Planets that could support life are 'in our own backyard'


Dressing identified 95 planetary candidates orbiting red dwarf stars. This implied that at least 60 per cent of such stars have planets smaller than Neptune. However, most weren't quite the right size or temperature to be considered truly Earth-like.

Three planetary candidates were both warm and approximately Earth-sized. Statistically, this means that six per cent of all red dwarf stars should have an Earth-like planet.

"We now know the rate of occurrence of habitable planets around the most common stars in our galaxy," said co-author David Charbonneau.

"That rate implies that it will be significantly easier to search for life beyond the solar system than we previously thought," Charbonneau said in a statement.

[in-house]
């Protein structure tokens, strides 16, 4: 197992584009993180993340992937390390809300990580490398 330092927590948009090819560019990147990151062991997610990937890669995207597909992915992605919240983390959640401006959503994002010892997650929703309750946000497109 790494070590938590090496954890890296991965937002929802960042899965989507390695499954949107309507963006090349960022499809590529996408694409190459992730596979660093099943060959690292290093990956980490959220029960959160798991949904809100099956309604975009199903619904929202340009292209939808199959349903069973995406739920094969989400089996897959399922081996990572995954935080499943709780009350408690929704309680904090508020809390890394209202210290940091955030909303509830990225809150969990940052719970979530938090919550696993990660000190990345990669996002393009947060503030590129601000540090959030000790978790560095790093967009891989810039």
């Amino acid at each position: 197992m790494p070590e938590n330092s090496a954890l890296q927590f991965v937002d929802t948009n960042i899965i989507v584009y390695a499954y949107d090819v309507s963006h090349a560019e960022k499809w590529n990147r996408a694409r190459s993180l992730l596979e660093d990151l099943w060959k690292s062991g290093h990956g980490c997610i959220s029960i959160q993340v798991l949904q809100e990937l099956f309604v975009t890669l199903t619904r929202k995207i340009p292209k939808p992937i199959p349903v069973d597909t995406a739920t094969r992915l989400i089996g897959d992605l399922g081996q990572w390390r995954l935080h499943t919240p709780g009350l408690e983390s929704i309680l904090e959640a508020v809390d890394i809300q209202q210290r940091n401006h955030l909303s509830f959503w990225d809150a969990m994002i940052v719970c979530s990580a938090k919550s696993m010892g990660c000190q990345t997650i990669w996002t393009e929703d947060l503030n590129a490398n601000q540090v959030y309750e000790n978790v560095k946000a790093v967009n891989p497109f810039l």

Our Sun is surrounded by a swarm of red dwarf stars. About 75 per cent of the closest stars are red dwarfs. Since 6 per cent of those should host habitable planets, the closest Earth-like world is likely to be just 13 light-years away.

The study was published in The Astrophysical Journal.

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